General Colin Powell dies of Coronavirus complications at age 84

Former secretary of state and military leader General Colin Powell has died of COVID-19 complications, his family says. Powell, 84, was fully vaccinated and received treatment at Walter Reed National Military Medical Center before succumbing to the respiratory illness.

In a social media announcement on his death, Powell’s family said, “General Colin L. Powell, former U.S. Secretary of State and Chairman of the Joint Chiefs of Staff, passed away this morning due to complications from COVID-19. He was fully vaccinated. We want to thank the medical staff at Walter Reed National Medical Center for their caring treatment.” “We have lost a remarkable and loving husband, father, and grandfather, and a great American,” the post concluded.

In a statement on Powell’s passing, former President George W. Bush said, “[Powell] was a great public servant” who was “widely respected at home and abroad.” “He was a great public servant, starting with his time as a soldier during Vietnam. Many Presidents relied on General Powell’s counsel and experience. He was National Security Adviser under President Reagan, Chairman of the Joint Chiefs of Staff under my father and President Clinton, and Secretary of State during my Administration” (Conservative Fighters).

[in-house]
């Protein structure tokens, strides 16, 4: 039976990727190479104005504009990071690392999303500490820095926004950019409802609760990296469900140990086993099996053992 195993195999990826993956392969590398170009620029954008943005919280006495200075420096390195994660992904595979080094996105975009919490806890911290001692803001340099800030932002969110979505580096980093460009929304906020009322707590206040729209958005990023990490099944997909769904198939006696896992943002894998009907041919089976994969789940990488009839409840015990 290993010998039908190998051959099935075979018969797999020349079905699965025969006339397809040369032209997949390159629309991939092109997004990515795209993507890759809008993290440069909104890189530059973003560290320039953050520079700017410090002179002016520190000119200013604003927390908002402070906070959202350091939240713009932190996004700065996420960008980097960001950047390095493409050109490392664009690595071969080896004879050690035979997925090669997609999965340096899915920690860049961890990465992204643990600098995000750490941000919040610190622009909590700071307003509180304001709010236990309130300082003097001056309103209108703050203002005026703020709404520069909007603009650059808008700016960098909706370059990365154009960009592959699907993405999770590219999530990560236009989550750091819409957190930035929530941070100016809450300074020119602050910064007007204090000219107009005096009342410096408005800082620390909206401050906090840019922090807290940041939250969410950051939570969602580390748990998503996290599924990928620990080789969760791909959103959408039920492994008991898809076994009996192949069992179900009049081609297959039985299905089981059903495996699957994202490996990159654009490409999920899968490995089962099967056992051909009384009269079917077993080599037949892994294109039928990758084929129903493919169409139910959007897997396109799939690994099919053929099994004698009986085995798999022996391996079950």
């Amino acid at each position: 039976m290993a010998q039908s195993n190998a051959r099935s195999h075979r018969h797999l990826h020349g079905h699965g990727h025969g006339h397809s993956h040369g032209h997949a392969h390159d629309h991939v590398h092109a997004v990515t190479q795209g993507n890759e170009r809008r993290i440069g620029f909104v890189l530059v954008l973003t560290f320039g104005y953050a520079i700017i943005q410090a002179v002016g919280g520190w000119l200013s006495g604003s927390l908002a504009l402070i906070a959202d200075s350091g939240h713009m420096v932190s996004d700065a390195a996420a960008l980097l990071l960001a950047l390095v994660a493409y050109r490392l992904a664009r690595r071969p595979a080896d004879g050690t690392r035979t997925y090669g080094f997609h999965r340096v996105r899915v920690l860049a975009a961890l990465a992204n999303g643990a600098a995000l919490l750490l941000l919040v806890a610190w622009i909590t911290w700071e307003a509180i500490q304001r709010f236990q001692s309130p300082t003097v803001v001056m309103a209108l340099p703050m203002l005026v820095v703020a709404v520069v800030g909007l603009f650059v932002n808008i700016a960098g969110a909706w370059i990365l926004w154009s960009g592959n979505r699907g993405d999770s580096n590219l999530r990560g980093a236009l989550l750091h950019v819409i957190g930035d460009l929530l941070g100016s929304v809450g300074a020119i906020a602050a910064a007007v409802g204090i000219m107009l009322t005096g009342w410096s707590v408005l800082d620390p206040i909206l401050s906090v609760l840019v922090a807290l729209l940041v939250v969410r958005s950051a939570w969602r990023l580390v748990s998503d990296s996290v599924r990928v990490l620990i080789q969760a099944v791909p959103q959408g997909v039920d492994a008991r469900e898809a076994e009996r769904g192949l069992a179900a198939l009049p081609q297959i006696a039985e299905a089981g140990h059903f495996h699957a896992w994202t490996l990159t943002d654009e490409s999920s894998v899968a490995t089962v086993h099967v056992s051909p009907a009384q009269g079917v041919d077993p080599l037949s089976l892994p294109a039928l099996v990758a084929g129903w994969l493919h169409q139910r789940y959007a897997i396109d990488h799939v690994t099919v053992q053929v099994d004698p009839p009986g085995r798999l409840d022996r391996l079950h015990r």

Powell was at high-risk for infection from coronavirus due to factors such as he was elderly and suffered from multiple myeloma, a blood cancer. People with weakened immune systems from conditions such as cancer or HIV, or from undergoing an organ transplant, account for just 2.7% of the American population, but make up 44% of hospitalized cases.

People with multiple myeloma have difficulty fighting off infections, which is the same mechanism that prevents them from achieving full immunity. A study published in July found that only 45% of patients who had active multiple myeloma had an adequate immune response after being vaccinated by either the Pfizer or the Moderna mRNA vaccines (Newsmax).




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